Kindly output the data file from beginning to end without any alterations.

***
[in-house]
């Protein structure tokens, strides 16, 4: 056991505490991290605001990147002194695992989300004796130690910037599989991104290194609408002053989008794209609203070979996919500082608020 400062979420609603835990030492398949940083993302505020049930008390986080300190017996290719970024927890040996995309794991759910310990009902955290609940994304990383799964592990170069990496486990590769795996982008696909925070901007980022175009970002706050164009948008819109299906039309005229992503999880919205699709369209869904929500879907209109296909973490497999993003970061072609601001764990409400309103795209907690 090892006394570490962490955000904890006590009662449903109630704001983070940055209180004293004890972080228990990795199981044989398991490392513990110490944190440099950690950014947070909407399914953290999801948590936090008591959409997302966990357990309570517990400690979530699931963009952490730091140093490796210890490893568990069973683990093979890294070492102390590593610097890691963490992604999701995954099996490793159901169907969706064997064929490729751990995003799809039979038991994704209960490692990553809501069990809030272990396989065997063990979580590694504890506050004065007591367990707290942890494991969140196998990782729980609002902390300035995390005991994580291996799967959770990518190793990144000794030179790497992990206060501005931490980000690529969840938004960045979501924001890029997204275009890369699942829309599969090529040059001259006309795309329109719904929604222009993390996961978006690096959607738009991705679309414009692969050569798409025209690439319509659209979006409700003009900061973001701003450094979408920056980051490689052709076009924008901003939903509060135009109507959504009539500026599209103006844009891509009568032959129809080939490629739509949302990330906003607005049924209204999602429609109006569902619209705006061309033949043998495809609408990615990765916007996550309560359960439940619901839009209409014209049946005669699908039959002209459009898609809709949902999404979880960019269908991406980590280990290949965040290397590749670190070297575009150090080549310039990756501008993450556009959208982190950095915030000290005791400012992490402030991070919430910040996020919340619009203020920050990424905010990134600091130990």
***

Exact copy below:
[in-house]
């Protein structure tokens, strides 16, 4: 056991505490991290605001990147002194695992989300004796130690910037599989991104290194609408002053989008794209609203070979996919500082608020 400062979420609603835990030492398949940083993302505020049930008390986080300190017996290719970024927890040996995309794991759910310990009902955290609940994304990383799964592990170069990496486990590769795996982008696909925070901007980022175009970002706050164009948008819109299906039309005229992503999880919205699709369209869904929500879907209109296909973490497999993003970061072609601001764990409400309103795209907690 090892006394570490962490955000904890006590009662449903109630704001983070940055209180004293004890972080228990990795199981044989398991490392513990110490944190440099950690950014947070909407399914953290999801948590936090008591959409997302966990357990309570517990400690979530699931963009952490730091140093490796210890490893568990069973683990093979890294070492102390590593610097890691963490992604999701995954099996490793159901169907969706064997064929490729751990995003799809039979038991994704209960490692990553809501069990809030272990396989065997063990979580590694504890506050004065007591367990707290942890494991969140196998990782729980609002902390300035995390005991994580291996799967959770990518190793990144000794030179790497992990206060501005931490980000690529969840938004960045979501924001890029997204275009890369699942829309599969090529040059001259006309795309329109719904929604222009993390996961978006690096959607738009991705679309414009692969050569798409025209690439319509659209979006409700003009900061973001701003450094979408920056980051490689052709076009924008901003939903509060135009109507959504009539500026599209103006844009891509009568032959129809080939490629739509949302990330906003607005049924209204999602429609109006569902619209705006061309033949043998495809609408990615990765916007996550309560359960439940619901839009209409014209049946005669699908039959002209459009898609809709949902999404979880960019269908991406980590280990290949965040290397590749670190070297575009150090080549310039990756501008993450556009959208982190950095915030000290005791400012992490402030991070919430910040996020919340619009203020920050990424905010990134600091130990």